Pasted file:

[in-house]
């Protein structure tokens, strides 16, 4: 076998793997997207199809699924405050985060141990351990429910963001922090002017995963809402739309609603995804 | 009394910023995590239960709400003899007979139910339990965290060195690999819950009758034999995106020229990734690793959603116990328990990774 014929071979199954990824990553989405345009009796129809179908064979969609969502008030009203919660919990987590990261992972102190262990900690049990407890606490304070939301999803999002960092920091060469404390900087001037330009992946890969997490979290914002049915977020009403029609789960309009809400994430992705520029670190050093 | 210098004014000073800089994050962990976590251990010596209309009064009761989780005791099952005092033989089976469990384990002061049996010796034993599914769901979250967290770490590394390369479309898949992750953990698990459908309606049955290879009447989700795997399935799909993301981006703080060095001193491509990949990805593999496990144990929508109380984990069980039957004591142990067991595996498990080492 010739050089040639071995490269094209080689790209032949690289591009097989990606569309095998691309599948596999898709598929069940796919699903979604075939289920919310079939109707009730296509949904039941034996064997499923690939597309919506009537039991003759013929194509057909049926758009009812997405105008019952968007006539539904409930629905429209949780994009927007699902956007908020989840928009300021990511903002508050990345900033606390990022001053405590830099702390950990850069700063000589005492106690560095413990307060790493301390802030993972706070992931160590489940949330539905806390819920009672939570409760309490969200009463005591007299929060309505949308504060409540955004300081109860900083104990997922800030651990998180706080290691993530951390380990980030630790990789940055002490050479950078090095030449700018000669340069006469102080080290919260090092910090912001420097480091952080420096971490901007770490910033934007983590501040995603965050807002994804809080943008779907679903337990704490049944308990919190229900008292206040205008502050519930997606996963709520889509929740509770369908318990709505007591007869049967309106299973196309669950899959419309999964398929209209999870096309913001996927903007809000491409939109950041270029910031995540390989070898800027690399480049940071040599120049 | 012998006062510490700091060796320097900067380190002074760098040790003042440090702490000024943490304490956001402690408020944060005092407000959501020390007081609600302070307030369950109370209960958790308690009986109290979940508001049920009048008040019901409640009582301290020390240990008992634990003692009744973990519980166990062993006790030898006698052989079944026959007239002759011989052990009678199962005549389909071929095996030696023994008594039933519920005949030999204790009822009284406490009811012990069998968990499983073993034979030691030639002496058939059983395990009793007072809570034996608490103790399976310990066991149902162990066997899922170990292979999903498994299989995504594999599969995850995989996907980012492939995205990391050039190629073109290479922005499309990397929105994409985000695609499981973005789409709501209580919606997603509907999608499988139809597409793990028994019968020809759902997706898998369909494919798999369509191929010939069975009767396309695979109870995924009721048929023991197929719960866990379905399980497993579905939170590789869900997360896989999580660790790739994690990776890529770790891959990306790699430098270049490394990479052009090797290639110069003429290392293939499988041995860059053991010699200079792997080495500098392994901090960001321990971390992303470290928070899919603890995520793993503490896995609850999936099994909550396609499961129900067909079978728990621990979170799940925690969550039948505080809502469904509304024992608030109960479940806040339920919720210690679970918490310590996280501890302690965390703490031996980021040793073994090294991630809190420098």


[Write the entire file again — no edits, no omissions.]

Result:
[in-house]
């Protein structure tokens, strides 16, 4: 076998793997997207199809699924405050985060141990351990429910963001922090002017995963809402739309609603995804 | 009394910023995590239960709400003899007979139910339990965290060195690999819950009758034999995106020229990734690793959603116990328990990774 014929071979199954990824990553989405345009009796129809179908064979969609969502008030009203919660919990987590990261992972102190262990900690049990407890606490304070939301999803999002960092920091060469404390900087001037330009992946890969997490979290914002049915977020009403029609789960309009809400994430992705520029670190050093 | 210098004014000073800089994050962990976590251990010596209309009064009761989780005791099952005092033989089976469990384990002061049996010796034993599914769901979250967290770490590394390369479309898949992750953990698990459908309606049955290879009447989700795997399935799909993301981006703080060095001193491509990949990805593999496990144990929508109380984990069980039957004591142990067991595996498990080492 010739050089040639071995490269094209080689790209032949690289591009097989990606569309095998691309599948596999898709598929069940796919699903979604075939289920919310079939109707009730296509949904039941034996064997499923690939597309919506009537039991003759013929194509057909049926758009009812997405105008019952968007006539539904409930629905429209949780994009927007699902956007908020989840928009300021990511903002508050990345900033606390990022001053405590830099702390950990850069700063000589005492106690560095413990307060790493301390802030993972706070992931160590489940949330539905806390819920009672939570409760309490969200009463005591007299929060309505949308504060409540955004300081109860900083104990997922800030651990998180706080290691993530951390380990980030630790990789940055002490050479950078090095030449700018000669340069006469102080080290919260090092910090912001420097480091952080420096971490901007770490910033934007983590501040995603965050807002994804809080943008779907679903337990704490049944308990919190229900008292206040205008502050519930997606996963709520889509929740509770369908318990709505007591007869049967309106299973196309669950899959419309999964398929209209999870096309913001996927903007809000491409939109950041270029910031995540390989070898800027690399480049940071040599120049 | 012998006062510490700091060796320097900067380190002074760098040790003042440090702490000024943490304490956001402690408020944060005092407000959501020390007081609600302070307030369950109370209960958790308690009986109290979940508001049920009048008040019901409640009582301290020390240990008992634990003692009744973990519980166990062993006790030898006698052989079944026959007239002759011989052990009678199962005549389909071929095996030696023994008594039933519920005949030999204790009822009284406490009811012990069998968990499983073993034979030691030639002496058939059983395990009793007072809570034996608490103790399976310990066991149902162990066997899922170990292979999903498994299989995504594999599969995850995989996907980012492939995205990391050039190629073109290479922005499309990397929105994409985000695609499981973005789409709501209580919606997603509907999608499988139809597409793990028994019968020809759902997706898998369909494919798999369509191929010939069975009767396309695979109870995924009721048929023991197929719960866990379905399980497993579905939170590789869900997360896989999580660790790739994690990776890529770790891959990306790699430098270049490394990479052009090797290639110069003429290392293939499988041995860059053991010699200079792997080495500098392994901090960001321990971390992303470290928070899919603890995520793993503490896995609850999936099994909550396609499961129900067909079978728990621990979170799940925690969550039948505080809502469904509304024992608030109960479940806040339920919720210690679970918490310590996280501890302690965390703490031996980021040793073994090294991630809190420098």